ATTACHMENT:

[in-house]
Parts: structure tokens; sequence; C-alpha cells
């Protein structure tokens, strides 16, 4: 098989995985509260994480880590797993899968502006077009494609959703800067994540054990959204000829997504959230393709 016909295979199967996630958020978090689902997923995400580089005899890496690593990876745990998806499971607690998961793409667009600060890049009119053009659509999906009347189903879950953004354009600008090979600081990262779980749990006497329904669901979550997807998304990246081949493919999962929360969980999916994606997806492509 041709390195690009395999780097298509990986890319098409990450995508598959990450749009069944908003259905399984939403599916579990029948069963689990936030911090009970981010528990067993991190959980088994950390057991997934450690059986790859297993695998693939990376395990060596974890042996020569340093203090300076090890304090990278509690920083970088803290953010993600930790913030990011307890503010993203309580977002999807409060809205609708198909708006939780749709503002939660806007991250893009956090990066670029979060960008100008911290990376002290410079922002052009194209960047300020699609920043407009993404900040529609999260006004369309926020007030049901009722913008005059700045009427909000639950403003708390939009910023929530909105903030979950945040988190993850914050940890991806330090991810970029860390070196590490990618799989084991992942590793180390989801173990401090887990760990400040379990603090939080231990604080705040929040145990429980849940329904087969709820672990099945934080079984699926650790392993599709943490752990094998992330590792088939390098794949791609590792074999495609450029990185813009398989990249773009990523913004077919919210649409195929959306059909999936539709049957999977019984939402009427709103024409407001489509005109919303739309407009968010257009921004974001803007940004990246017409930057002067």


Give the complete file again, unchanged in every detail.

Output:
[in-house]
Parts: structure tokens; sequence; C-alpha cells
């Protein structure tokens, strides 16, 4: 098989995985509260994480880590797993899968502006077009494609959703800067994540054990959204000829997504959230393709 016909295979199967996630958020978090689902997923995400580089005899890496690593990876745990998806499971607690998961793409667009600060890049009119053009659509999906009347189903879950953004354009600008090979600081990262779980749990006497329904669901979550997807998304990246081949493919999962929360969980999916994606997806492509 041709390195690009395999780097298509990986890319098409990450995508598959990450749009069944908003259905399984939403599916579990029948069963689990936030911090009970981010528990067993991190959980088994950390057991997934450690059986790859297993695998693939990376395990060596974890042996020569340093203090300076090890304090990278509690920083970088803290953010993600930790913030990011307890503010993203309580977002999807409060809205609708198909708006939780749709503002939660806007991250893009956090990066670029979060960008100008911290990376002290410079922002052009194209960047300020699609920043407009993404900040529609999260006004369309926020007030049901009722913008005059700045009427909000639950403003708390939009910023929530909105903030979950945040988190993850914050940890991806330090991810970029860390070196590490990618799989084991992942590793180390989801173990401090887990760990400040379990603090939080231990604080705040929040145990429980849940329904087969709820672990099945934080079984699926650790392993599709943490752990094998992330590792088939390098794949791609590792074999495609450029990185813009398989990249773009990523913004077919919210649409195929959306059909999936539709049957999977019984939402009427709103024409407001489509005109919303739309407009968010257009921004974001803007940004990246017409930057002067």